Cox, Verizon Spectrum Deal Shows What Might Have Been for ATandT

 
 
By Wayne Rash  |  Posted 2011-12-17
 
 
 

Cox, Verizon Spectrum Deal Shows What Might Have Been for ATandT


In the world of "could of, should of, would of" you have to ask yourself what might have happened if events had played out in some other way. For example, what might have happened if AT&T, finding itself low on spectrum, had decided to buy some from companies that had it but didn't need it. For example, suppose it had bought the spectrum holdings from Cox Communications.

On Dec. 16, Verizon Wireless did just that. Cox has agreed to a $315 million deal with Verizon that will transfer all of its 20MHz Advanced Wireless Services (AWS) spectrum licenses to Verizon. This deal gives Verizon access to 28 million new customers, and it gives Cox and Verizon the ability to sell each other's services. In other words, you'll be able to go into a Cox Wireless store and buy a Verizon Wireless phone. You will also be able to buy Cox services at a Verizon store.

Right now, that's about all that this agreement does, but out of it comes more access to Verizon Wireless for its 4G customers, and Cox gets another outlet and another stream of revenue. It's all pretty low-key. While the Media Access Project is claiming that this is a cartel of some kind, that doesn't seem to be the case. Cox had already dropped its efforts to become a wireless provider long before the deal with Verizon, and my discussions with Cox executives indicate that they're not expecting to take over Verizon's FiOS bundled telephone, Internet and television service.

In fact, Todd Smith, director of media relations for Cox, sees things much differently. "Our 3G wireless venture with Sprint had a lack of wireless scale, and we didn't have 4G," he said. But Smith added that there was obviously a demand for wireless among Cox's customers and the company wanted a way to accomplish that. The result is that each is selling the services of the other. Currently, Cox isn't selling wholesale services for Verizon, however, although that might happen in the future.

While the deal has been signed, it won't take effect for a while. "The spectrum deal has to go through the regulatory process," Smith said. "The joint sales agreement is something we'll be working on over the next few months." This means that the sale of the Cox spectrum has to be approved by the Federal Communications Commission.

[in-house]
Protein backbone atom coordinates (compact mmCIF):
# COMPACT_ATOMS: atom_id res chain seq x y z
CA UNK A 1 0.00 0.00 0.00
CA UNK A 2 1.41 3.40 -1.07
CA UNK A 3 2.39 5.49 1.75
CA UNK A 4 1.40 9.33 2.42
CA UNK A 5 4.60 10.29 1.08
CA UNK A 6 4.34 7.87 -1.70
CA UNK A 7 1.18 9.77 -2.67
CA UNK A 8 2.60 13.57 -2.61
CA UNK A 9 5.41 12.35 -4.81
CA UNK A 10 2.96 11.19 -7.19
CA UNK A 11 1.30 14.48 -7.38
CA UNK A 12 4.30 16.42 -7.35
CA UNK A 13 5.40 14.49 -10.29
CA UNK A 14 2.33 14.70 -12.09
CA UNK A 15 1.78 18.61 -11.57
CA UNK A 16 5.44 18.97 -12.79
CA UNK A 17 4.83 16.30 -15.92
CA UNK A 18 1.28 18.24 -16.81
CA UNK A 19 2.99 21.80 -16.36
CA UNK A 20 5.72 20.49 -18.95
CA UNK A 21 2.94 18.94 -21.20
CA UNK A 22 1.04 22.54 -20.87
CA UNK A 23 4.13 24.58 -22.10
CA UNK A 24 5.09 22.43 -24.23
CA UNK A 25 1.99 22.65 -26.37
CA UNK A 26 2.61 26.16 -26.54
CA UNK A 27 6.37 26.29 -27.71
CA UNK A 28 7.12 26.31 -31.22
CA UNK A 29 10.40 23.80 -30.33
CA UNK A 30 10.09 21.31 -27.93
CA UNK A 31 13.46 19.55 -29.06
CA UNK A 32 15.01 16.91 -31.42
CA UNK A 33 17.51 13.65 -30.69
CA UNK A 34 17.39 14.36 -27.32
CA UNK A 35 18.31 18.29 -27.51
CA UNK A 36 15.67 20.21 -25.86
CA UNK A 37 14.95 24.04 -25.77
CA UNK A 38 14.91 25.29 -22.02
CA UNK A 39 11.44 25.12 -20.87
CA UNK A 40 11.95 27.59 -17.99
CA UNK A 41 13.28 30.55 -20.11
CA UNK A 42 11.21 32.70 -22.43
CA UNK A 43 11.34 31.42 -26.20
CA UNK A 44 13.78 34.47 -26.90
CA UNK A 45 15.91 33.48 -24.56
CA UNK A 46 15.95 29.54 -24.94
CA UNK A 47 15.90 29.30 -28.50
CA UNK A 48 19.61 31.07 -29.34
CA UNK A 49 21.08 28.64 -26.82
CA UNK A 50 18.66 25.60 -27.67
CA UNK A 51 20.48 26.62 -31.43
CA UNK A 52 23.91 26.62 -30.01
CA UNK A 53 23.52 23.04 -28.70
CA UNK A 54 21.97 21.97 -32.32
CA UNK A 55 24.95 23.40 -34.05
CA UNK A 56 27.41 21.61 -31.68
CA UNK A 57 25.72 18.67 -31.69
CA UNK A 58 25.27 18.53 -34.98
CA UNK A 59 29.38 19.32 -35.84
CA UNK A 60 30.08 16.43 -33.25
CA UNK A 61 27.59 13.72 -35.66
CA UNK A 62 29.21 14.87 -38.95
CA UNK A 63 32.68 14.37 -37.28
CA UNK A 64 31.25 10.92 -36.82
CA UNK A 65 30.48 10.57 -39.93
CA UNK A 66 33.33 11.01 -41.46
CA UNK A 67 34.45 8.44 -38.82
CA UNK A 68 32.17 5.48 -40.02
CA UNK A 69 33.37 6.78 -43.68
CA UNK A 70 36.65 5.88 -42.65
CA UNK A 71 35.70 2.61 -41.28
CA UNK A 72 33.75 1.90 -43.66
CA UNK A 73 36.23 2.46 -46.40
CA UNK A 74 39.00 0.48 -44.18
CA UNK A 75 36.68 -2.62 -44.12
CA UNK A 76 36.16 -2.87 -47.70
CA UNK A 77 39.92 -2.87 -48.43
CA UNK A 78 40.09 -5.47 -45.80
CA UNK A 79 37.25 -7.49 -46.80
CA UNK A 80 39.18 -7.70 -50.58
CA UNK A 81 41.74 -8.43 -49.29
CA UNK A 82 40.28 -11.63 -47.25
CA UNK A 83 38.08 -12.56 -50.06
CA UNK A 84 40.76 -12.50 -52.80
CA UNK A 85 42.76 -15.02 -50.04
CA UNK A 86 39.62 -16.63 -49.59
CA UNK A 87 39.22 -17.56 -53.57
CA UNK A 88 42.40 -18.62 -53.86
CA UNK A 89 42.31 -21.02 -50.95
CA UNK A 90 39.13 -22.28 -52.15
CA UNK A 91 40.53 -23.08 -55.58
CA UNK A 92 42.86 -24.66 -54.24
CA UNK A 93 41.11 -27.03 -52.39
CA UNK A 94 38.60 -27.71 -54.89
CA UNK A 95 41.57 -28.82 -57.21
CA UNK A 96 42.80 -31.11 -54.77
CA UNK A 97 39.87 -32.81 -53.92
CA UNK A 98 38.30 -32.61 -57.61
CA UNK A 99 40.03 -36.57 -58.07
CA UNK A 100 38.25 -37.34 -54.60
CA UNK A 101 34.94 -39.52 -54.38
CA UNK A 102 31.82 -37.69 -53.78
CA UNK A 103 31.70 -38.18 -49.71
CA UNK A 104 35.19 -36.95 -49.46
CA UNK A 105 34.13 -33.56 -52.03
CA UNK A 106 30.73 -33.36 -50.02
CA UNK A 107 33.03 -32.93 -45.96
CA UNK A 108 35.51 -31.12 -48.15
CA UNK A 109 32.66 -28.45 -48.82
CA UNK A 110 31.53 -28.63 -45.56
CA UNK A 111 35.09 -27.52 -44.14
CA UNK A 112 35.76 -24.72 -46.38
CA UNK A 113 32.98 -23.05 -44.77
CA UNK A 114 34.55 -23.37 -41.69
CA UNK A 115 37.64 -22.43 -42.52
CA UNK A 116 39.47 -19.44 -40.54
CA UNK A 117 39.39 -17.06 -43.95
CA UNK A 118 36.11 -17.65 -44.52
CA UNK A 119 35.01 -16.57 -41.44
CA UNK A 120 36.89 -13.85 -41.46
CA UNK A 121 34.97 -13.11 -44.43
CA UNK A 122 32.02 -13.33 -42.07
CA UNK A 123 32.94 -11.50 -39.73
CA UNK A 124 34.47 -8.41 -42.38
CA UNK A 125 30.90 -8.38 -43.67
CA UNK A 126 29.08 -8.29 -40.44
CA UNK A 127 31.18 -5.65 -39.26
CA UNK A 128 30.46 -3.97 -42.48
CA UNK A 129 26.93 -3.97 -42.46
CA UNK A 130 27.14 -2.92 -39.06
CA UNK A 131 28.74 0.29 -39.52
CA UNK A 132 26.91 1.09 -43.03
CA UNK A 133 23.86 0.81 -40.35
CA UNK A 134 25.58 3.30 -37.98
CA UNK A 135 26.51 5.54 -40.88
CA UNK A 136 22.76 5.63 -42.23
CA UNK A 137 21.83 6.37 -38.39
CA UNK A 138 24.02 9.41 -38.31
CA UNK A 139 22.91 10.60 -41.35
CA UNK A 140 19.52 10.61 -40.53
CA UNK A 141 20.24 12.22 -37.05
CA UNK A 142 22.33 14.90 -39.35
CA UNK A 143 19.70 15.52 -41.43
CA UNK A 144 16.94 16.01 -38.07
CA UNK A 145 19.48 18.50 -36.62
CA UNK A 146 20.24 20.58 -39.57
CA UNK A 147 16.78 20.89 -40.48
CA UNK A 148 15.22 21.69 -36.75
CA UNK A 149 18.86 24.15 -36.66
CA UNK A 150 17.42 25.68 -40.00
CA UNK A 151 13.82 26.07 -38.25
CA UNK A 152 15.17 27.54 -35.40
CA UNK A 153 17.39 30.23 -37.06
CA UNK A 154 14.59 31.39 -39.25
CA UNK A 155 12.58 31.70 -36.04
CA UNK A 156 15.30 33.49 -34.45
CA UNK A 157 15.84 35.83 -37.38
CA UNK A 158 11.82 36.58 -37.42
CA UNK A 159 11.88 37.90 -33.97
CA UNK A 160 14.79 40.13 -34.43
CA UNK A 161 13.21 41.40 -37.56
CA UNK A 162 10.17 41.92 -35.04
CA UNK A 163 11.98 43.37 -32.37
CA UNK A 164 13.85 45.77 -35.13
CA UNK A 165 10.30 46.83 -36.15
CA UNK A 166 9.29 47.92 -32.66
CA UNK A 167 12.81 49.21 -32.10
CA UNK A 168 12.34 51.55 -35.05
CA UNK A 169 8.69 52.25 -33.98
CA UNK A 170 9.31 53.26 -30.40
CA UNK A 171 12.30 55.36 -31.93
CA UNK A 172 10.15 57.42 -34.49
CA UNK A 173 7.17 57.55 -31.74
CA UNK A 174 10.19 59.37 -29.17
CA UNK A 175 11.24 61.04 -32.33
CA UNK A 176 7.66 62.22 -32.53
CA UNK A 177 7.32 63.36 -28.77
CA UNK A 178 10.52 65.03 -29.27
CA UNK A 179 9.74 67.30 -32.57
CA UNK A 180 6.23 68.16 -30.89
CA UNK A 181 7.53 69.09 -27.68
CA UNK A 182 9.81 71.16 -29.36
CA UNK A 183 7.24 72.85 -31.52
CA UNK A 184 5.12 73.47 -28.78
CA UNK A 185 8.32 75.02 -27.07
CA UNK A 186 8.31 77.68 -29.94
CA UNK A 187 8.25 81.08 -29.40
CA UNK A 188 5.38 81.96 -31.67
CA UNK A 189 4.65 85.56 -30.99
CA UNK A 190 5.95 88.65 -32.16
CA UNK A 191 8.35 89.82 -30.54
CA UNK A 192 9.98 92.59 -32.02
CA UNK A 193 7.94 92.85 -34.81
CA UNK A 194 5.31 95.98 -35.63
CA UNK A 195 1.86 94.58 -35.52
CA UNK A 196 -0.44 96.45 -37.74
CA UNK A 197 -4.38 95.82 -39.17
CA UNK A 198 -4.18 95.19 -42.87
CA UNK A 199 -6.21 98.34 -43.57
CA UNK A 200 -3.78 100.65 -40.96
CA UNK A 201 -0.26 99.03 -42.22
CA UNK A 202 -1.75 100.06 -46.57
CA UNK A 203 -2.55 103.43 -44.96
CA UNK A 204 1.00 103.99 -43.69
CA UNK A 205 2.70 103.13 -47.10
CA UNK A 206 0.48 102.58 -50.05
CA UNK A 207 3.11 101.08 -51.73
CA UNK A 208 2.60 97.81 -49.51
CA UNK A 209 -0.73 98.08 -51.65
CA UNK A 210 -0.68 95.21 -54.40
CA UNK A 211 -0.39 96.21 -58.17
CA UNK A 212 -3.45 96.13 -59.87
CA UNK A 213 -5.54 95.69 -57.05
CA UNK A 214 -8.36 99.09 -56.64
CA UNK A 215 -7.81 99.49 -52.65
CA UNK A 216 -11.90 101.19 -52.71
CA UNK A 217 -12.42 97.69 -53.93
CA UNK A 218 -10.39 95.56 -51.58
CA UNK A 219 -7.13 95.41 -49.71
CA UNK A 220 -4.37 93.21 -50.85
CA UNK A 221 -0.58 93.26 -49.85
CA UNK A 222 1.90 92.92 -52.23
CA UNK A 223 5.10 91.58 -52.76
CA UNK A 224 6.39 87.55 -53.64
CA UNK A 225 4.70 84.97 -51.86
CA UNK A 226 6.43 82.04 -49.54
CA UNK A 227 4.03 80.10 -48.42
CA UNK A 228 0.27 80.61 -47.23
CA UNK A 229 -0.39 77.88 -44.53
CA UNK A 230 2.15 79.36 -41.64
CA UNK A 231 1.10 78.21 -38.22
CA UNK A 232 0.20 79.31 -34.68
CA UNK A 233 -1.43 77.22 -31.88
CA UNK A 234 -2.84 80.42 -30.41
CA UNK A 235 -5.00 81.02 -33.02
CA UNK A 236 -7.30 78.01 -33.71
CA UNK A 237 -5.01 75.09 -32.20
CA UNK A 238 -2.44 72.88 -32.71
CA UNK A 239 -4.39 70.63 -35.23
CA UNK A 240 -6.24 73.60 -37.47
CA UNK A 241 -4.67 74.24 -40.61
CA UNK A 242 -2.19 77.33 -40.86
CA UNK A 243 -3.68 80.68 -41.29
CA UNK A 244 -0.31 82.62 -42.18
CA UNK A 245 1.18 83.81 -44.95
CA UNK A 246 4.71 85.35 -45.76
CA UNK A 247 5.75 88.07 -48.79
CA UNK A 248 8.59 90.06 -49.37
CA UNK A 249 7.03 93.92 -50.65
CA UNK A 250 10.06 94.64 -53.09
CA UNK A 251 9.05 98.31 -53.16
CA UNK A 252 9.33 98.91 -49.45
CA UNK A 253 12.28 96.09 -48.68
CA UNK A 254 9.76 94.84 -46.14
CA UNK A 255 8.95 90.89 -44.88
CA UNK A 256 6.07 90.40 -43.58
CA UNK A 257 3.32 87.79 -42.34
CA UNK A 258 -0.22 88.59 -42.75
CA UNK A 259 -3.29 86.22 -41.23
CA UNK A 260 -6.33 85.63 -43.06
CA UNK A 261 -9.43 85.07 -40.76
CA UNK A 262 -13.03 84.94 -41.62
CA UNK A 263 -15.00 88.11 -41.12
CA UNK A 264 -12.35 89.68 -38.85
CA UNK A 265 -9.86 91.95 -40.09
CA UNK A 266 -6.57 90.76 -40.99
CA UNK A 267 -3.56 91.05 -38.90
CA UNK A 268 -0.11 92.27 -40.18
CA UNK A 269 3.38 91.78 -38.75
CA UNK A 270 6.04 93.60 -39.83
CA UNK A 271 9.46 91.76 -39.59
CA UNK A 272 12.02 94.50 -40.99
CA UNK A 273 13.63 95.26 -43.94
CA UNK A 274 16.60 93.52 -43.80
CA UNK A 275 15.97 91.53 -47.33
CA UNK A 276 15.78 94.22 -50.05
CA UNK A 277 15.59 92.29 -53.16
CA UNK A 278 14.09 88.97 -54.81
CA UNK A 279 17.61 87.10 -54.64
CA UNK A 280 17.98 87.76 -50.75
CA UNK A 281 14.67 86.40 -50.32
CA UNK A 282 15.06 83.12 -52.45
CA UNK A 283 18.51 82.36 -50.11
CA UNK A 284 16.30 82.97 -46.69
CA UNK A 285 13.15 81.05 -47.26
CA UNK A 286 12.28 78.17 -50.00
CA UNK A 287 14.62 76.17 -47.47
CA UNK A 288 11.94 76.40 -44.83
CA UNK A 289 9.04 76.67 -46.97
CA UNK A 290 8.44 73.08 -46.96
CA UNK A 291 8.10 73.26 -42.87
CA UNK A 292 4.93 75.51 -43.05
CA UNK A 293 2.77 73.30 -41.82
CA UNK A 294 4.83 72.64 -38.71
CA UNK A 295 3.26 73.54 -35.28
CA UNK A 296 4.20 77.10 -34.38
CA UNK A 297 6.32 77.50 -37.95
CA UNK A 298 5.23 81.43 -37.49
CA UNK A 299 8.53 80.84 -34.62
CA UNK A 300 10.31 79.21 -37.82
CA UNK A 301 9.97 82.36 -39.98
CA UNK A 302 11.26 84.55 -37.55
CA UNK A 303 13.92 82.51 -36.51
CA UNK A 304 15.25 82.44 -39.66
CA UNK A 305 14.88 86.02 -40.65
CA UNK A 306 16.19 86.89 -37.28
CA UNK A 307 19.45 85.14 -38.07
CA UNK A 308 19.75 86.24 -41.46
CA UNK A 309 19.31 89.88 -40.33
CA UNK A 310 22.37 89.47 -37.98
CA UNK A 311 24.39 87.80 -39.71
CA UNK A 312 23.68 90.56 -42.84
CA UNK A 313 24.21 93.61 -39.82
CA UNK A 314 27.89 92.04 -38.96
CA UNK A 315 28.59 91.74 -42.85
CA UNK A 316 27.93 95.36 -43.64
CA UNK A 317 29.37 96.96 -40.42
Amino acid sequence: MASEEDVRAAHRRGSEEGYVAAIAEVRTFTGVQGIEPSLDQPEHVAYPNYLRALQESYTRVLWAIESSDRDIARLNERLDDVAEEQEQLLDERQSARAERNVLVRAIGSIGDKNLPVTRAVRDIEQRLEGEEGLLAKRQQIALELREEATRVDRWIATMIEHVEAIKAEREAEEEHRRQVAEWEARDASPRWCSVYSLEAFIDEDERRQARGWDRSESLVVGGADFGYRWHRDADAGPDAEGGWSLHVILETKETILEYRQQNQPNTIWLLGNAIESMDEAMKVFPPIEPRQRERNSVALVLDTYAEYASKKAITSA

Verizon, Cox Deal Doesnt Set Off Antitrust Alarm Bells


 

FCC approval of the spectrum sale is likely. It's very similar to the deal AT&T made to buy spectrum from Qualcomm earlier in 2011, which the FCC approved in October. There's nothing particularly remarkable about this sale, except that it takes Cox out of the realm of wireless operators, but it had already removed itself from that realm anyway.

Now, contrast this with AT&T's fumbled attempt to buy T-Mobile by claiming it was a spectrum deal. Had it really been about spectrum, AT&T could have purchased spectrum from companies such as Cox when their plans changed, just as it did from Qualcomm. Had AT&T chosen this route, it would have cost far less than the $39 billion price tag that it was offering to pay for T-Mobile. Its chances of success would have been much higher, and it probably would have already been using that spectrum instead of finding itself in the nether world of "could of, should of, would of."

So now, Verizon Wireless grows even bigger, has access to more customers, and manages to do all of this without breaking the law or even raising too many eyebrows. While it remains to be seen how useful it becomes to sell each other's products, it does give Verizon something to sell for customers who can't-and probably never will-get FiOS. It also gives Cox a way to offer wireless products and services, which is something that never really got off the ground with Sprint.

While there are critics who see something nefarious in this deal, I don't see it. For one thing, the deal is too limited for it to mean anything as sweeping as critics claim. For another thing, none of the companies involved seems to be overreaching. Cox is simply selling something it doesn't need to Verizon Wireless, which needs it. While there is a joint sales agreement, it doesn't seem to be giving either company a major market advantage. In fact, I'm not convinced it's going to do a lot for either company's bottom lines.

Cox's Smith sees it on a more positive note. "This gives us the ability to meet the wireless demand of our customers," he said. "Our intention is to offer our customers their full spectrum. The benefit is that customers can get it all from one place. [Verizon] would sell Cox products and services in their sales channels, and we would sell Verizon in our channels."

Now, imagine how it might have been if AT&T had conducted business in the same way.


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